I would like you to meet Thomas Howard, a longtime cannabis activist, and lawyer based out Illinois. Tom plans on doing a series of all things cannabis from the lawyers perspective. Look for Tom on YouTube and Facebook.
The following is a summary of his first video:
I’m Tom, and you’ve probably never heard of me. You can see me up there on youtube and it would be super sweet if you subscribed because then you’ll get exclusive access to all the video blogs on operating a cannabis business in America. The first one I did is on bitcoin.
Now, you may be asking yourself who that schmo is wearing a suit and clearly sitting in his home office before work one day. Well, that’s cool. It means you’re skeptical. Great. If you want to know more about me, just Google “Tom Howard marijuana” or “Tom Howard bitcoin”.
I got a pretty simple mission, to make sure that the cannabis industry grows into a completely legal industry all across the globe – it may take a minute. So tune in each week. And check out the recaps here.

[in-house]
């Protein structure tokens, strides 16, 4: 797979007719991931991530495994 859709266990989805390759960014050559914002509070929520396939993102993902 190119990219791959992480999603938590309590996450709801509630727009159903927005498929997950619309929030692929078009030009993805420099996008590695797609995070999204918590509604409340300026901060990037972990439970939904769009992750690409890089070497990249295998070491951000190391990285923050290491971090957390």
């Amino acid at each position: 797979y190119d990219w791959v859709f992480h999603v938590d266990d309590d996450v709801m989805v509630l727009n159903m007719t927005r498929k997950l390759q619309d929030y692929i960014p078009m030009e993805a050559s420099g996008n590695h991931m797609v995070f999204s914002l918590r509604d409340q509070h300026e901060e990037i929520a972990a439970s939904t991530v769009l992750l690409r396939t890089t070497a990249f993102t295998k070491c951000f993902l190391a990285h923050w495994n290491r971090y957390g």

Here’s the takeaway from the pros and cons of cryptocurrencies (or blockchain technology) used for cannabis businesses.
- Don’t have to hoard piles of cash
- Can use coins to buy and sell marijuana
- Can use blockchain to track all marijuana from seed to sale
- Need an exchange to buy and sell the coins
- Have to pay commissions on turning coins into cash
- FinCEN is letting banks get into cannabis industry
- Coin can lose value overnight, or skyrocket
- Marijuana removed from schedule 1 and coin is worthless
- Have to pay for coin technology, whereas cash is cash
I personally do not think that cryptocurrencies will provide the cannabis industry the certainty and credibility that continued a federal policy of liberalization and defunding the Department of Justice continue to deliver. In the future, the banks may offer the same services to cannabis businesses that all other businesses enjoy.
But to do that, you’ll need a merchant account. Which we will discuss next week.